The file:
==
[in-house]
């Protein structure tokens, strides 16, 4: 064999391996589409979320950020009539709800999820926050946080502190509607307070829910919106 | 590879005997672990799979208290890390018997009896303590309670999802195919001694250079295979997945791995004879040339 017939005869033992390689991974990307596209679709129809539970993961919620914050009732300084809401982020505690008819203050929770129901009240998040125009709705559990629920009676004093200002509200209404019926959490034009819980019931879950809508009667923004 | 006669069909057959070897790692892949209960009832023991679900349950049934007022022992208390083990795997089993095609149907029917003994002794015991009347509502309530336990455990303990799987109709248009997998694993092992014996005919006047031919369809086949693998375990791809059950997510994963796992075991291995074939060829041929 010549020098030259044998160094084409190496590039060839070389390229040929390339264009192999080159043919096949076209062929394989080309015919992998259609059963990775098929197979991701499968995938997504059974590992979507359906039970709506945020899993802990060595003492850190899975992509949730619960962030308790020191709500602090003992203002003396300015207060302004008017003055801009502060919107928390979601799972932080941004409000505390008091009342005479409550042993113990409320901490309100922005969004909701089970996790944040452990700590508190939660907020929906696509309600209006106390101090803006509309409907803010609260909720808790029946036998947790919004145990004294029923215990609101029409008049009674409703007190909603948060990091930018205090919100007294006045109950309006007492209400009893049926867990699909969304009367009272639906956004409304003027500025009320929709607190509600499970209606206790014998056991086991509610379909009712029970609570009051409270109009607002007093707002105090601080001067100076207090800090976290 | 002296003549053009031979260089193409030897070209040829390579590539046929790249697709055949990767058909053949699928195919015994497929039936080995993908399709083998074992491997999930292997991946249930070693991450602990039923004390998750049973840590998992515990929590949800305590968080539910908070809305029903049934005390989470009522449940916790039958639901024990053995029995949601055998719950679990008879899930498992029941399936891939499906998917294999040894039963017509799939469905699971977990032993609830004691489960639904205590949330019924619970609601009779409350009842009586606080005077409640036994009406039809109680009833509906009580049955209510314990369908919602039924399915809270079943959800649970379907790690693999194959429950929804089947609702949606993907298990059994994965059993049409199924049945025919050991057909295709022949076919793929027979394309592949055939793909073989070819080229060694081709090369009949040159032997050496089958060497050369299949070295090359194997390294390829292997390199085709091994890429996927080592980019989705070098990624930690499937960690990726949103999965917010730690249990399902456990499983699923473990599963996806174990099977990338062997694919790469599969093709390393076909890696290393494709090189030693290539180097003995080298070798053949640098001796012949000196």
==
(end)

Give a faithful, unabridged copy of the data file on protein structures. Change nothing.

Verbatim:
[in-house]
């Protein structure tokens, strides 16, 4: 064999391996589409979320950020009539709800999820926050946080502190509607307070829910919106 | 590879005997672990799979208290890390018997009896303590309670999802195919001694250079295979997945791995004879040339 017939005869033992390689991974990307596209679709129809539970993961919620914050009732300084809401982020505690008819203050929770129901009240998040125009709705559990629920009676004093200002509200209404019926959490034009819980019931879950809508009667923004 | 006669069909057959070897790692892949209960009832023991679900349950049934007022022992208390083990795997089993095609149907029917003994002794015991009347509502309530336990455990303990799987109709248009997998694993092992014996005919006047031919369809086949693998375990791809059950997510994963796992075991291995074939060829041929 010549020098030259044998160094084409190496590039060839070389390229040929390339264009192999080159043919096949076209062929394989080309015919992998259609059963990775098929197979991701499968995938997504059974590992979507359906039970709506945020899993802990060595003492850190899975992509949730619960962030308790020191709500602090003992203002003396300015207060302004008017003055801009502060919107928390979601799972932080941004409000505390008091009342005479409550042993113990409320901490309100922005969004909701089970996790944040452990700590508190939660907020929906696509309600209006106390101090803006509309409907803010609260909720808790029946036998947790919004145990004294029923215990609101029409008049009674409703007190909603948060990091930018205090919100007294006045109950309006007492209400009893049926867990699909969304009367009272639906956004409304003027500025009320929709607190509600499970209606206790014998056991086991509610379909009712029970609570009051409270109009607002007093707002105090601080001067100076207090800090976290 | 002296003549053009031979260089193409030897070209040829390579590539046929790249697709055949990767058909053949699928195919015994497929039936080995993908399709083998074992491997999930292997991946249930070693991450602990039923004390998750049973840590998992515990929590949800305590968080539910908070809305029903049934005390989470009522449940916790039958639901024990053995029995949601055998719950679990008879899930498992029941399936891939499906998917294999040894039963017509799939469905699971977990032993609830004691489960639904205590949330019924619970609601009779409350009842009586606080005077409640036994009406039809109680009833509906009580049955209510314990369908919602039924399915809270079943959800649970379907790690693999194959429950929804089947609702949606993907298990059994994965059993049409199924049945025919050991057909295709022949076919793929027979394309592949055939793909073989070819080229060694081709090369009949040159032997050496089958060497050369299949070295090359194997390294390829292997390199085709091994890429996927080592980019989705070098990624930690499937960690990726949103999965917010730690249990399902456990499983699923473990599963996806174990099977990338062997694919790469599969093709390393076909890696290393494709090189030693290539180097003995080298070798053949640098001796012949000196």